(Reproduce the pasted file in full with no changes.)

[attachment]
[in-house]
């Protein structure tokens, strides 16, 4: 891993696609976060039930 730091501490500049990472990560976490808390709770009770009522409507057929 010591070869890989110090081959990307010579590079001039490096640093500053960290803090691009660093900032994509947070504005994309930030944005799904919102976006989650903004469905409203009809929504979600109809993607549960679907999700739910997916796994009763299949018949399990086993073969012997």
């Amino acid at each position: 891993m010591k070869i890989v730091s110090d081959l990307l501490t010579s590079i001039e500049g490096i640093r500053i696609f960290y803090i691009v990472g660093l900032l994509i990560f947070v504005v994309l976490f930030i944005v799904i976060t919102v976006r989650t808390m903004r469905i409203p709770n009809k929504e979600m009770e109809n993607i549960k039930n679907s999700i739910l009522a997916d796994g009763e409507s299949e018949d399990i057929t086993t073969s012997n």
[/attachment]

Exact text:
[in-house]
């Protein structure tokens, strides 16, 4: 891993696609976060039930 730091501490500049990472990560976490808390709770009770009522409507057929 010591070869890989110090081959990307010579590079001039490096640093500053960290803090691009660093900032994509947070504005994309930030944005799904919102976006989650903004469905409203009809929504979600109809993607549960679907999700739910997916796994009763299949018949399990086993073969012997």
């Amino acid at each position: 891993m010591k070869i890989v730091s110090d081959l990307l501490t010579s590079i001039e500049g490096i640093r500053i696609f960290y803090i691009v990472g660093l900032l994509i990560f947070v504005v994309l976490f930030i944005v799904i976060t919102v976006r989650t808390m903004r469905i409203p709770n009809k929504e979600m009770e109809n993607i549960k039930n679907s999700i739910l009522a997916d796994g009763e409507s299949e018949d399990i057929t086993t073969s012997n």